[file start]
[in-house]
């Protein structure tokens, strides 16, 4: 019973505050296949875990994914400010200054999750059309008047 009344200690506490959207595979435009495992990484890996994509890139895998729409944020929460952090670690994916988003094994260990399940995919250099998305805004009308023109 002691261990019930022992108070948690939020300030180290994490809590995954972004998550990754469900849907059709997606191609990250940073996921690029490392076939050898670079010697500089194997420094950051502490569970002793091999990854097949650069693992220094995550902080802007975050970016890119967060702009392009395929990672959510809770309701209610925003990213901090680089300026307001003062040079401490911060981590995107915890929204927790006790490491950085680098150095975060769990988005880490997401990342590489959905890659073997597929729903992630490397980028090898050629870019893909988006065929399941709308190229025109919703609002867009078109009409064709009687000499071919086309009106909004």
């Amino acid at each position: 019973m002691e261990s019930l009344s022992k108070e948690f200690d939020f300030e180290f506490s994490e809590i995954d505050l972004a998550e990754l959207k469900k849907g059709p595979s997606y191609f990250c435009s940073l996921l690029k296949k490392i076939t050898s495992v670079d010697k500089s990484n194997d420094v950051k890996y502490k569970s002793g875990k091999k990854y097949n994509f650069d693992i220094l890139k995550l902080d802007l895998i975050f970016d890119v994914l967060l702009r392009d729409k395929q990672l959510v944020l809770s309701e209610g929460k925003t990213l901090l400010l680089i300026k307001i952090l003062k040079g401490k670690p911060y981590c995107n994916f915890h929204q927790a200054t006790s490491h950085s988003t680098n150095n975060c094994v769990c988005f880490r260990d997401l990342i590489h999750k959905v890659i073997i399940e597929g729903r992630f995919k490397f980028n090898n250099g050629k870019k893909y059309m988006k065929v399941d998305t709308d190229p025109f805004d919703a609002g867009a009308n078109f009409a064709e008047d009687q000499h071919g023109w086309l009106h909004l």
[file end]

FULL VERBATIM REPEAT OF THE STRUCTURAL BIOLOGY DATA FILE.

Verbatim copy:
[in-house]
């Protein structure tokens, strides 16, 4: 019973505050296949875990994914400010200054999750059309008047 009344200690506490959207595979435009495992990484890996994509890139895998729409944020929460952090670690994916988003094994260990399940995919250099998305805004009308023109 002691261990019930022992108070948690939020300030180290994490809590995954972004998550990754469900849907059709997606191609990250940073996921690029490392076939050898670079010697500089194997420094950051502490569970002793091999990854097949650069693992220094995550902080802007975050970016890119967060702009392009395929990672959510809770309701209610925003990213901090680089300026307001003062040079401490911060981590995107915890929204927790006790490491950085680098150095975060769990988005880490997401990342590489959905890659073997597929729903992630490397980028090898050629870019893909988006065929399941709308190229025109919703609002867009078109009409064709009687000499071919086309009106909004």
């Amino acid at each position: 019973m002691e261990s019930l009344s022992k108070e948690f200690d939020f300030e180290f506490s994490e809590i995954d505050l972004a998550e990754l959207k469900k849907g059709p595979s997606y191609f990250c435009s940073l996921l690029k296949k490392i076939t050898s495992v670079d010697k500089s990484n194997d420094v950051k890996y502490k569970s002793g875990k091999k990854y097949n994509f650069d693992i220094l890139k995550l902080d802007l895998i975050f970016d890119v994914l967060l702009r392009d729409k395929q990672l959510v944020l809770s309701e209610g929460k925003t990213l901090l400010l680089i300026k307001i952090l003062k040079g401490k670690p911060y981590c995107n994916f915890h929204q927790a200054t006790s490491h950085s988003t680098n150095n975060c094994v769990c988005f880490r260990d997401l990342i590489h999750k959905v890659i073997i399940e597929g729903r992630f995919k490397f980028n090898n250099g050629k870019k893909y059309m988006k065929v399941d998305t709308d190229p025109f805004d919703a609002g867009a009308n078109f009409a064709e008047d009687q000499h071919g023109w086309l009106h909004l």